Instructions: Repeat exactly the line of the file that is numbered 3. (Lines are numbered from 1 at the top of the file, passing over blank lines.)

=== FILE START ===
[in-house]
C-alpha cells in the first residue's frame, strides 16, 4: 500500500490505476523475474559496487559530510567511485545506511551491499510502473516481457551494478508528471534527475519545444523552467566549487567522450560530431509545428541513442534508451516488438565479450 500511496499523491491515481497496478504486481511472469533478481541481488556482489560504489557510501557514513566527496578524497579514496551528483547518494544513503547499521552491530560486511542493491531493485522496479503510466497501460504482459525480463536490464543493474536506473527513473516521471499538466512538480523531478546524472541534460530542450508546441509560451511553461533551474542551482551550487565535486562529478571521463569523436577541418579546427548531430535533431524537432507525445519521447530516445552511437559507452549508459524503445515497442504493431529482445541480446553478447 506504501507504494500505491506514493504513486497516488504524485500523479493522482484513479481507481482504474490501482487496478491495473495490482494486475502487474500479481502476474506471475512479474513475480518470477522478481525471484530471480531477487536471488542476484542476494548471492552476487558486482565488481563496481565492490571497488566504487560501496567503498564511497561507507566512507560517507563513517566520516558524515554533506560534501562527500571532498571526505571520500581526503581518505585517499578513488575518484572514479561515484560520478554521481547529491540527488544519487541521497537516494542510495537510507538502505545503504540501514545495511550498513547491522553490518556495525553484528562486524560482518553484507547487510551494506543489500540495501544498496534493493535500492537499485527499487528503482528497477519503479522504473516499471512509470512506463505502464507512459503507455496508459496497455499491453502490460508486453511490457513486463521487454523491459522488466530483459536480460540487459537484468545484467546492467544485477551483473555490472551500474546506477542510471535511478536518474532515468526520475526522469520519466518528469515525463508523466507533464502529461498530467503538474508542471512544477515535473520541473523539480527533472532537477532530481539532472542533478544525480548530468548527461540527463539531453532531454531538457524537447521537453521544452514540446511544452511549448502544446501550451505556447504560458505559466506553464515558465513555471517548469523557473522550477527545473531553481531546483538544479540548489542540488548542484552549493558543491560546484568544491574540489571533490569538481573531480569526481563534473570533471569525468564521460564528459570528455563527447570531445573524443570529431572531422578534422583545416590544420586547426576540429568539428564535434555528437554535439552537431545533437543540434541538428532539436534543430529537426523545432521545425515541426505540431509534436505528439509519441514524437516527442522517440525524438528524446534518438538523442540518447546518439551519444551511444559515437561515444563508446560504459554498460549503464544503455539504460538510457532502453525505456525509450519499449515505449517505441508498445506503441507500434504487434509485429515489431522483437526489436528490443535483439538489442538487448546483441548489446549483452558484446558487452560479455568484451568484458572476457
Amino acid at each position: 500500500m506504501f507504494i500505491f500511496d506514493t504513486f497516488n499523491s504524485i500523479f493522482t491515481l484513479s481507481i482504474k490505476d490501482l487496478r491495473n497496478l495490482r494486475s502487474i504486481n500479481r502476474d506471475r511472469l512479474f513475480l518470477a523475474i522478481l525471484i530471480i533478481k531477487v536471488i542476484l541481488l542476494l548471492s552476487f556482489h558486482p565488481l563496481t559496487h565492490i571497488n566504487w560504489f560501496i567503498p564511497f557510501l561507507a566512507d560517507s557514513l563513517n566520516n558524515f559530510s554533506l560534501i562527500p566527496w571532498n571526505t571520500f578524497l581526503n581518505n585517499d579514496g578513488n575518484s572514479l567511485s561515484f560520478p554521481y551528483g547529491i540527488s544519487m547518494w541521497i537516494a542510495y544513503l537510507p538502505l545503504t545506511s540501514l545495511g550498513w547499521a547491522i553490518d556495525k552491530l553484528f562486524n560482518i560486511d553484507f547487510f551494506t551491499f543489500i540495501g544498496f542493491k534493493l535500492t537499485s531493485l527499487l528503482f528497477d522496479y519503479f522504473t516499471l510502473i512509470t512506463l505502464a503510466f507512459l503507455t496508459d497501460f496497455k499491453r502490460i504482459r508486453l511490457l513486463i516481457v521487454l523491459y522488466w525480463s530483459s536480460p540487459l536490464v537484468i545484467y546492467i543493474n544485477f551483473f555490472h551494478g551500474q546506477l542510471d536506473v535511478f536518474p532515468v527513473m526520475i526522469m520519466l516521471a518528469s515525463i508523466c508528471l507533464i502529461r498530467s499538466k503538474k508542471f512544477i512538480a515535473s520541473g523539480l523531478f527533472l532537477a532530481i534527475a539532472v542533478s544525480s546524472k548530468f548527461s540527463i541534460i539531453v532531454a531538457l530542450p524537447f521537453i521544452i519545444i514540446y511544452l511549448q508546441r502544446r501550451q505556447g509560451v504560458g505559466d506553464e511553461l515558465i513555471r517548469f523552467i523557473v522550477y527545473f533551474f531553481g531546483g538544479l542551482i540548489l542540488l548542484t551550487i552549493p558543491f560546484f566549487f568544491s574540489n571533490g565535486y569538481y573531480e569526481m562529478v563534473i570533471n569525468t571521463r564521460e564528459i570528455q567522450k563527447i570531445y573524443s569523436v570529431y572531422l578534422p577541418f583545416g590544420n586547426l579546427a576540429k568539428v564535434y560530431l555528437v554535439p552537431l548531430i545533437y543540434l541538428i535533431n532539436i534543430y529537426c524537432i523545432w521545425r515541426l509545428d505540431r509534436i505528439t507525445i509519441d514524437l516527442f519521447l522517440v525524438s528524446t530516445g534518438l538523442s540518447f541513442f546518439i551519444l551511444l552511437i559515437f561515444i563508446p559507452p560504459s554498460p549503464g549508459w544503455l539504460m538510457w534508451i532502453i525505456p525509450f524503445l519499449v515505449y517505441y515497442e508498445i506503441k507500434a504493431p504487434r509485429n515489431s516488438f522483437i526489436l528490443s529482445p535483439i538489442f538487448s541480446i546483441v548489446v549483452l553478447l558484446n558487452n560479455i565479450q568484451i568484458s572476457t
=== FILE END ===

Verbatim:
Amino acid at each position: 500500500m506504501f507504494i500505491f500511496d506514493t504513486f497516488n499523491s504524485i500523479f493522482t491515481l484513479s481507481i482504474k490505476d490501482l487496478r491495473n497496478l495490482r494486475s502487474i504486481n500479481r502476474d506471475r511472469l512479474f513475480l518470477a523475474i522478481l525471484i530471480i533478481k531477487v536471488i542476484l541481488l542476494l548471492s552476487f556482489h558486482p565488481l563496481t559496487h565492490i571497488n566504487w560504489f560501496i567503498p564511497f557510501l561507507a566512507d560517507s557514513l563513517n566520516n558524515f559530510s554533506l560534501i562527500p566527496w571532498n571526505t571520500f578524497l581526503n581518505n585517499d579514496g578513488n575518484s572514479l567511485s561515484f560520478p554521481y551528483g547529491i540527488s544519487m547518494w541521497i537516494a542510495y544513503l537510507p538502505l545503504t545506511s540501514l545495511g550498513w547499521a547491522i553490518d556495525k552491530l553484528f562486524n560482518i560486511d553484507f547487510f551494506t551491499f543489500i540495501g544498496f542493491k534493493l535500492t537499485s531493485l527499487l528503482f528497477d522496479y519503479f522504473t516499471l510502473i512509470t512506463l505502464a503510466f507512459l503507455t496508459d497501460f496497455k499491453r502490460i504482459r508486453l511490457l513486463i516481457v521487454l523491459y522488466w525480463s530483459s536480460p540487459l536490464v537484468i545484467y546492467i543493474n544485477f551483473f555490472h551494478g551500474q546506477l542510471d536506473v535511478f536518474p532515468v527513473m526520475i526522469m520519466l516521471a518528469s515525463i508523466c508528471l507533464i502529461r498530467s499538466k503538474k508542471f512544477i512538480a515535473s520541473g523539480l523531478f527533472l532537477a532530481i534527475a539532472v542533478s544525480s546524472k548530468f548527461s540527463i541534460i539531453v532531454a531538457l530542450p524537447f521537453i521544452i519545444i514540446y511544452l511549448q508546441r502544446r501550451q505556447g509560451v504560458g505559466d506553464e511553461l515558465i513555471r517548469f523552467i523557473v522550477y527545473f533551474f531553481g531546483g538544479l542551482i540548489l542540488l548542484t551550487i552549493p558543491f560546484f566549487f568544491s574540489n571533490g565535486y569538481y573531480e569526481m562529478v563534473i570533471n569525468t571521463r564521460e564528459i570528455q567522450k563527447i570531445y573524443s569523436v570529431y572531422l578534422p577541418f583545416g590544420n586547426l579546427a576540429k568539428v564535434y560530431l555528437v554535439p552537431l548531430i545533437y543540434l541538428i535533431n532539436i534543430y529537426c524537432i523545432w521545425r515541426l509545428d505540431r509534436i505528439t507525445i509519441d514524437l516527442f519521447l522517440v525524438s528524446t530516445g534518438l538523442s540518447f541513442f546518439i551519444l551511444l552511437i559515437f561515444i563508446p559507452p560504459s554498460p549503464g549508459w544503455l539504460m538510457w534508451i532502453i525505456p525509450f524503445l519499449v515505449y517505441y515497442e508498445i506503441k507500434a504493431p504487434r509485429n515489431s516488438f522483437i526489436l528490443s529482445p535483439i538489442f538487448s541480446i546483441v548489446v549483452l553478447l558484446n558487452n560479455i565479450q568484451i568484458s572476457t